The average value of fines issued by the UK’s data watchdog doubled over the last year to reach £146,000, according to new figures released today by City law firm RPC.
Additionally, the total value of fines imposed by the Information Commissioner’s Office (ICO) in the twelve months to 30 September 2018 rose to just under £5m. This was a rise of 24 per cent compared to 2017’s close.
The year was earmarked by several major data breach fines in the UK, including credit reporting agency Equifax which was issued the maximum £500,000 fine last month. The firm failed to protect 15m people in the UK whose personal details, such as dates of birth, driving licences and passwords, were stolen in a cyber attack in 2017.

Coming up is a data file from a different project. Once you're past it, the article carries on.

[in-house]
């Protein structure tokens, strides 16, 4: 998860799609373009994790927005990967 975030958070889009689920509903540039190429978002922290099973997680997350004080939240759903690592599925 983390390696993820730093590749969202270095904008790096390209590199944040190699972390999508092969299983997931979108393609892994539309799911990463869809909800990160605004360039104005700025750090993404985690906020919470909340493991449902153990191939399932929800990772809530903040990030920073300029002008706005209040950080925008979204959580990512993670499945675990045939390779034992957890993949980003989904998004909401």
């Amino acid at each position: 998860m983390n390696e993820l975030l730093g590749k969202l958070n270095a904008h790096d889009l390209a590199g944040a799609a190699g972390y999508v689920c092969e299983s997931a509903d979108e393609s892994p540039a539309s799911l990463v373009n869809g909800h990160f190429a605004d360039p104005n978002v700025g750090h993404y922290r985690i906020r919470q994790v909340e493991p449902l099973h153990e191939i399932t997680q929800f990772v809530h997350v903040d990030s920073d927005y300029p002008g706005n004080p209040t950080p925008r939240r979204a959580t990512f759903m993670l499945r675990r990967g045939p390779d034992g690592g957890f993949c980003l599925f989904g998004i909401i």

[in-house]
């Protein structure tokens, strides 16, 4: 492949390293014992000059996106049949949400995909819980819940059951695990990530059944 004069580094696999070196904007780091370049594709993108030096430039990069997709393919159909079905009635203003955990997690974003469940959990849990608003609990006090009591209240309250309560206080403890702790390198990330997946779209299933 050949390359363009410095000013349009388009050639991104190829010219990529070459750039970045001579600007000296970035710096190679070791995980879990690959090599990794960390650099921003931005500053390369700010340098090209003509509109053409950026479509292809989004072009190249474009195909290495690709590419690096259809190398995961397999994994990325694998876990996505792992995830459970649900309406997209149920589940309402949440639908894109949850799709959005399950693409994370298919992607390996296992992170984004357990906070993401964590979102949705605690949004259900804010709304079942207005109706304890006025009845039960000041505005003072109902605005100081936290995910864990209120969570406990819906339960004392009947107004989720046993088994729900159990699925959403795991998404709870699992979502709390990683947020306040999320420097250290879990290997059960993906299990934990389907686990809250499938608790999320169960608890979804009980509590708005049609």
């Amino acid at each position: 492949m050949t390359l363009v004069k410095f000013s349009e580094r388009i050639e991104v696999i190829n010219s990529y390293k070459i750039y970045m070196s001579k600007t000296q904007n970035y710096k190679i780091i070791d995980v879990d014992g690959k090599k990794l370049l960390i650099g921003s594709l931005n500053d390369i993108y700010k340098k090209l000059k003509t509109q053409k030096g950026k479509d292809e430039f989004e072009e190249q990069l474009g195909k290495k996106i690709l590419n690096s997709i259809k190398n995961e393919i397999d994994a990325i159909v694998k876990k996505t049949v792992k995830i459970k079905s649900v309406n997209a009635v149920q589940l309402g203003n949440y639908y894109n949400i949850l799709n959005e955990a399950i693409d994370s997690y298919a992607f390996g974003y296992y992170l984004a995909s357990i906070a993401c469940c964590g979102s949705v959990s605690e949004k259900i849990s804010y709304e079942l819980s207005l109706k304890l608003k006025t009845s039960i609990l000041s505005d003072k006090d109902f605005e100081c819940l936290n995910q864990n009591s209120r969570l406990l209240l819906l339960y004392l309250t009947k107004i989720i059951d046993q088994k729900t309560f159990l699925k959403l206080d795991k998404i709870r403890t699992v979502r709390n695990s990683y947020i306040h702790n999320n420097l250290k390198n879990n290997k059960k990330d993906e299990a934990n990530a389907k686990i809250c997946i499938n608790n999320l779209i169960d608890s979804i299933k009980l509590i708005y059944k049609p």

Facebook, which was also hit with a maximum penalty by the ICO last week, was not included in the analysis due to the issue date falling outside of the reporting period,
“A doubling in the average size of a fine should serve as a wake-up call to businesses. However, political pressure is mounting.” said Richard Breavington, a partner at RPC.
The implementation of the EU’s General Data Protection Regulation (GDPR) in May has switched up the rulebook for all attacks which occurred after that date, and those in the future. Under GDPR, the ICO can impose fines of up to €20m (£17.8m), or 4 per cent of annual global turnover.
The ICO issued its first enforcement notice under the new rules in September, to Canadian firm AggregateIQ for its role in the data leak of up to 87m Facebook users. The firm has appealed the penalty.
AggregateIQ allegedly used such data to sway voters on either side of the 2016 EU referendum.